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Do not disturb!

Comment
Mike Gaunt


I don’t know if you have ever worn one of those little plastic label things with your name and a little picture of you on it? Commonly they are attached to a coloured lanyard which is intended to be slung around your neck so that when you meet people they are forced to look at your chest. 

Now, I don’t really mind that people stare at my chest, but some of my female colleagues find it vaguely disconcerting and they’ve taken to clipping the label to a bag, or a lapel instead.

I nearly always lose the thing, or find it under my laptop in the computer case or some other misadventure befalls me. I have taken recently to hanging the lanyard on the back of the hotel door, so that in the morning, as I stumble, bleary-eyed out of the room, the last thing I see is the lanyard and it makes me remember. So far, this system has been a big improvement. Until today, that is. Let me explain.

I had woken to the strident sound of my alarm function on my mobile. I carried out my usual routine – alarm turned off, shower and shave, get dressed, all going well. Collect wheely-case thing with papers and laptop in and head for the door. I slung the lanyard around my neck and headed on out, confident that I was tickety-boo and ready to face the world – all professional, suited and booted. 

I went down to breakfast and there were some strange looks, I admit. I thought that perhaps something had stuck to my face or that my hair was all in disarray, but no. I patted my hair and checked that hadn’t cut myself shaving.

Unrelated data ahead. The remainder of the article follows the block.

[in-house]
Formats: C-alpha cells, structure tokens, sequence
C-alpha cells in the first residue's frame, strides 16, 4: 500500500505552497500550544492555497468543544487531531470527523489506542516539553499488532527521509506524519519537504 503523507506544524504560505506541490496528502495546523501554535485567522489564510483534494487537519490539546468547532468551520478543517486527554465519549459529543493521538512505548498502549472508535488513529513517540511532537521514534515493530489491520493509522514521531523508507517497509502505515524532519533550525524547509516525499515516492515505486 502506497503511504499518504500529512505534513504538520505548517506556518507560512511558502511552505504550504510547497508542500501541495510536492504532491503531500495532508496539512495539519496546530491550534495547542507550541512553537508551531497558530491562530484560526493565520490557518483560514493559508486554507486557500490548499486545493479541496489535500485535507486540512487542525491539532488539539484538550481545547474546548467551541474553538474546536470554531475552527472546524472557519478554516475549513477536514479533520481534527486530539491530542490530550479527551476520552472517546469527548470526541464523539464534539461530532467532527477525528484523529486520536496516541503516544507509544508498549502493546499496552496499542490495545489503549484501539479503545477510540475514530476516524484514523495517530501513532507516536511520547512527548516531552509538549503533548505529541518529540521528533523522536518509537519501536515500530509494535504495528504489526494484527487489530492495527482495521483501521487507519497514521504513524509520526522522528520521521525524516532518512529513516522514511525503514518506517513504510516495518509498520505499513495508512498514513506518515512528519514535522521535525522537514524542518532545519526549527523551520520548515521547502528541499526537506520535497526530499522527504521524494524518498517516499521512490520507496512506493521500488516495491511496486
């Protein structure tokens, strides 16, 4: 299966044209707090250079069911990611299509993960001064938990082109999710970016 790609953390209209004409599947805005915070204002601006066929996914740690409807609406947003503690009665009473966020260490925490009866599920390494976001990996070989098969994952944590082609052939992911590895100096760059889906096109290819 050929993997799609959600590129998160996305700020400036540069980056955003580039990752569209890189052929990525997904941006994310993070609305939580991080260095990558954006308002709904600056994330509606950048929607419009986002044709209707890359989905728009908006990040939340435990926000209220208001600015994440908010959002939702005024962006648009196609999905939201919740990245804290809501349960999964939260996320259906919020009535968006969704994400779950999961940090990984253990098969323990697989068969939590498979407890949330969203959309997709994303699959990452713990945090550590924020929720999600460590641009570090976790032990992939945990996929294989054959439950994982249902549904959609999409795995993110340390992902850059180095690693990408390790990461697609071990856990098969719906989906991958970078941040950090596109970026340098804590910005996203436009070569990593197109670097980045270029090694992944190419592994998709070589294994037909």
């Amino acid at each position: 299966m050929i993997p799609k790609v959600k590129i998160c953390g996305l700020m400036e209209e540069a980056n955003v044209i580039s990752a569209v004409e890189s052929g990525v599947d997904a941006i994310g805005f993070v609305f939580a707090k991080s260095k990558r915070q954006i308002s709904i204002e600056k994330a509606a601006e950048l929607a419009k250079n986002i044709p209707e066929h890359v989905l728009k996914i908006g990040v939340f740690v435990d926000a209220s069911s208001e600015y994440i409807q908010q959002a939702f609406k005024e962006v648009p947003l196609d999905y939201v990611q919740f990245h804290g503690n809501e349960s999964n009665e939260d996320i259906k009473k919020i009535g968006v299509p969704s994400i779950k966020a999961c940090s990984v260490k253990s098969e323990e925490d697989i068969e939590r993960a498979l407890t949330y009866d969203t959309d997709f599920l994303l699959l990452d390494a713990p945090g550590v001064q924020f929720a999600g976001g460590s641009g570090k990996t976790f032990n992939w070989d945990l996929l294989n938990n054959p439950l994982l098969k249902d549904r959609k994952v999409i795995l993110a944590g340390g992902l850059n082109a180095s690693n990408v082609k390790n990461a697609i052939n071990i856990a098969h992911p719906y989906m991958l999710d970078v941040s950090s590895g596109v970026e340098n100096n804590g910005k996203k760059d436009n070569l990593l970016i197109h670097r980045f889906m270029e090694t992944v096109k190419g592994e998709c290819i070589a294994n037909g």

Finally, a colleague leaned towards me and asked if it was permissible to engage me in conversation, or would he be disturbing me? I must have smiled weakly and probably looked at him as if he’d gone a bit mad, for he continued with a very obvious glance downwards, at my chest. I followed his gaze and there, hooked on the lanyard thing which adorned my chest, rested an additional item. Not only was my little plastic identity card there, all shiny and bright, but so was a card which boldly read ‘do not disturb’.

Somehow, as I had left my room, I had managed to remove the ‘do not disturb’ sign from the door as I removed the lanyard and had blithely wandered down to breakfast announcing, unknowingly, to all and sundry, that they were not to disturb me. 

Of course, they hadn’t done so. I imagine that some of them had thought that I was a bit grumpy and had come up with a novel way of avoiding conversation over the mandatory omelette and cup of tea. Others maybe just put it down to an eccentric flash.

There was much laughter at my expense, of course. All I can say is that it was a good job it hadn’t been the other side which had been on display, at it announced boldly ‘ready for cleaning’.

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